COLLEGE VISIT: That $250K Feeling
My second, Natalie Martin, @Lehigh University, 1 of 18 college visits.
Recently I was on the phone with a parent who stated, with a mixture of disbelief and incredulousness, “It all comes down to a feeling my kid gets in 15 minutes. This decision (choosing a college) will impact his entire life and costs a quarter of a million dollars, and it is made on a feeling.”
I responded, “Yes, and that feeling is often disproportionately influenced by your tour guide and the level of caffeine in your teen’s bloodstream.” She laughed a little nervously, and in my mind I could see her shaking her head, strongly considering hanging up with me and then either going back to bed or taking the dog for a walk—because those things are manageable. Giving your teen a critical role in a decision that can cost upwards of $250K, and realizing that decision may very well be based on the feeling your teen gets when he or she steps foot on campus? For many parents, that does not seem manageable. But it can be.
Being mindful of the common pitfalls of the college selection processes and being honest with your gut (and trusting that of your teen!) will help you guide your teen -- and your entire family -- through to the all-important conclusion: choosing the college that is right for your unique child.
Students need to be cautious to not fall into one of these categories when stepping foot on campus.
Warning signs: Overly inquisitive, impatient, excitable, fast talking, clumsy, rapid head movements
Scenario: In the school’s quad, you are looking around to see who is slipping your teen double shots of espresso. Or, maybe you are wondering who kidnapped the kid who was asleep for the 235 miles you just drove. His hand is up, he wants to walk next to the tour guide (close enough that tour guide has to keep stepping aside), and he absolutely must go to the bookstore to purchase a coffee mug, two notebooks, a lanyard, a winter beanie, workout shorts, and, of course, a sweatshirt. Oh—and the long-sleeved tee too. And while you are excited by his enthusiasm (it’s contagious, after all), you hadn’t budgeted $275 for the school’s bookstore.
The fix: Set a bookstore budget ahead of time. If that means $5 for the campus Starbucks—then enjoy the macchiato. It’s complete joy if a student crowns a college that is a profile/reach school that is also affordable. But sometimes all of those factors don’t align. Have your student make a list of all the reasons why this is the perfect school. Then look for those qualities in a handful of other schools. Some students may have similar reactions to many schools. And, among other things, that’ll leave you with many unworn sweatshirts in the house next fall!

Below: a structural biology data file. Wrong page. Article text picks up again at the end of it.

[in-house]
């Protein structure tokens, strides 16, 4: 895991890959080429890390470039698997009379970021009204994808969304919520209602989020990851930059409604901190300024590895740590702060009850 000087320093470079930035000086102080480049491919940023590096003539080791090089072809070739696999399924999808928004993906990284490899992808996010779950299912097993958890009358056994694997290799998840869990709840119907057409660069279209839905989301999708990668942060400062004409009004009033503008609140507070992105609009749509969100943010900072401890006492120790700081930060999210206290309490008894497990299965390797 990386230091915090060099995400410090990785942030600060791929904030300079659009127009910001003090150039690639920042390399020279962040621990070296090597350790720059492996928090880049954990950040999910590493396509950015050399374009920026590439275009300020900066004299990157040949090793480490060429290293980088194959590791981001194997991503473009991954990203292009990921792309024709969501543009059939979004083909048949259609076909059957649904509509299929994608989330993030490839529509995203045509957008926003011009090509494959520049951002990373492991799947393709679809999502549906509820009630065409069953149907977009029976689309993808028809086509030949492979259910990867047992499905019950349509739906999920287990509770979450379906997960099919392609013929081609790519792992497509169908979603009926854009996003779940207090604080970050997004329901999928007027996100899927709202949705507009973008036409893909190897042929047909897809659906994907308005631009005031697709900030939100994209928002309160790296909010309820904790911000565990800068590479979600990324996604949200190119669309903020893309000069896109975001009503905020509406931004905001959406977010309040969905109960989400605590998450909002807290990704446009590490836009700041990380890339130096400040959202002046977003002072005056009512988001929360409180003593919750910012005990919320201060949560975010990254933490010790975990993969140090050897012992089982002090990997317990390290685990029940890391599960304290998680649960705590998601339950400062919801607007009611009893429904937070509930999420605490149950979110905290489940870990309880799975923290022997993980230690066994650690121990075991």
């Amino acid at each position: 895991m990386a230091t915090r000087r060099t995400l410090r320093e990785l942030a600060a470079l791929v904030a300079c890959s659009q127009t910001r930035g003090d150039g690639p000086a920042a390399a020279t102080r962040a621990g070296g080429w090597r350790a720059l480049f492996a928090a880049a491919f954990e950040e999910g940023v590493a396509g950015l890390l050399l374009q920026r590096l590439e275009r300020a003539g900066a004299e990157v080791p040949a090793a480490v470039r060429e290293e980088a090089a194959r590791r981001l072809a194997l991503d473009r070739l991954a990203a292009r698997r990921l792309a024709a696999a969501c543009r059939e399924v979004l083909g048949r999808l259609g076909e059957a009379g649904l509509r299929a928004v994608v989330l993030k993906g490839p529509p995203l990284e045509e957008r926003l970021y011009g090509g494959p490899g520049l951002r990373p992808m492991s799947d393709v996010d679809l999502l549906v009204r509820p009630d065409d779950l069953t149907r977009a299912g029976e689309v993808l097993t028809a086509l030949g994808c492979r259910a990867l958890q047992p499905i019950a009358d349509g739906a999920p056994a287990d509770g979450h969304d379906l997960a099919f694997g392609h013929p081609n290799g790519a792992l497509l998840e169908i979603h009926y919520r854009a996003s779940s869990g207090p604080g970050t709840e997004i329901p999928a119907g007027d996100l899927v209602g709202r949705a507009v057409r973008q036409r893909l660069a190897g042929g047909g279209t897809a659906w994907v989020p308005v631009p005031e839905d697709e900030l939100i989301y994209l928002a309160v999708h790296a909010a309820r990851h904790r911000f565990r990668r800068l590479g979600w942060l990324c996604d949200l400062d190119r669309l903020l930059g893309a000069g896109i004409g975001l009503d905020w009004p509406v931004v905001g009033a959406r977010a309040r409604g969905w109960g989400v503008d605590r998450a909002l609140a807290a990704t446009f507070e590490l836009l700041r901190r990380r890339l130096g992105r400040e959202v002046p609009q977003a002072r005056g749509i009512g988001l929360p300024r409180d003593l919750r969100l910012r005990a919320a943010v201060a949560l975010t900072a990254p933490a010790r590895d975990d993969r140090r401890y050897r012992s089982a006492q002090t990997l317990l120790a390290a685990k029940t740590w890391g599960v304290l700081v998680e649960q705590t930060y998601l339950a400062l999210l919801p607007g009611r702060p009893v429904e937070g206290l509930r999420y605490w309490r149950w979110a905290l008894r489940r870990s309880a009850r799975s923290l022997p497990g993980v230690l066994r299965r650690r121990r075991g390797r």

Warning signs: Disengagement, silence, reluctance, aloofness
Scenario: You may feel as if you are driving to campus with an inflamed saguaro in your passenger seat. Said prickly passenger may refuse to get out of the car once you’ve driven 100 miles to the campus. Triggers may include passing the library seven times looking for the admissions parking lot. However, the Balker may lie dormant and only make a sudden appearance once you are stuck shoulder to shoulder in the admissions office doorway.
The fix: Guide your student with a gentle but firm shove with your palm in their lower back so that s/he signs in at the admissions desk, not you! Say as little as possible during the tour. Model keeping an open mind, and when you have a few minutes alone, let your student start the conversation. S/he usually will—though it may take some time. Be patient, and listen to what it is s/he didn’t like about the school. Remind him or her that knowing what s/he doesn’t like can be just as helpful as knowing what she does.
Warning signs: Overly reserved, critical, skeptical, dismissive, supremely confident
Scenario: The perfectionist can take various forms, but these are generally the types that feel they have all the information they need stored in their heads. They’ve made lists and have their college years mapped out—down to their dorm bedding’s color scheme and how they and their best college buddies will be spending their Thursday evenings. Setting goals and plotting a course to accomplish goals—admirable, wonderful, necessary. Doing so to the point of ruling out every school but one —not so helpful.
The fix: Get your hands on that already-made list, review the priorities and have honest conversations about how there will be pros and cons to every school. Explain that part of the experience of going to college is to be open to new things, thoughts, ideas, and people. It’s one of the primary benefits, actually. The Fiske Guide to Colleges suggests following this mantra: “Two out of three ain’t bad.” Your student may not have heard of Meatloaf, but the saying is more than appropriate. College visits can be incredibly fun and should be incredibly informative. Your gut, as well as your teen’s, has a lot to say. Listen with reason and patience, and you’ll find the right fit.
Originally Published: 10/13/2014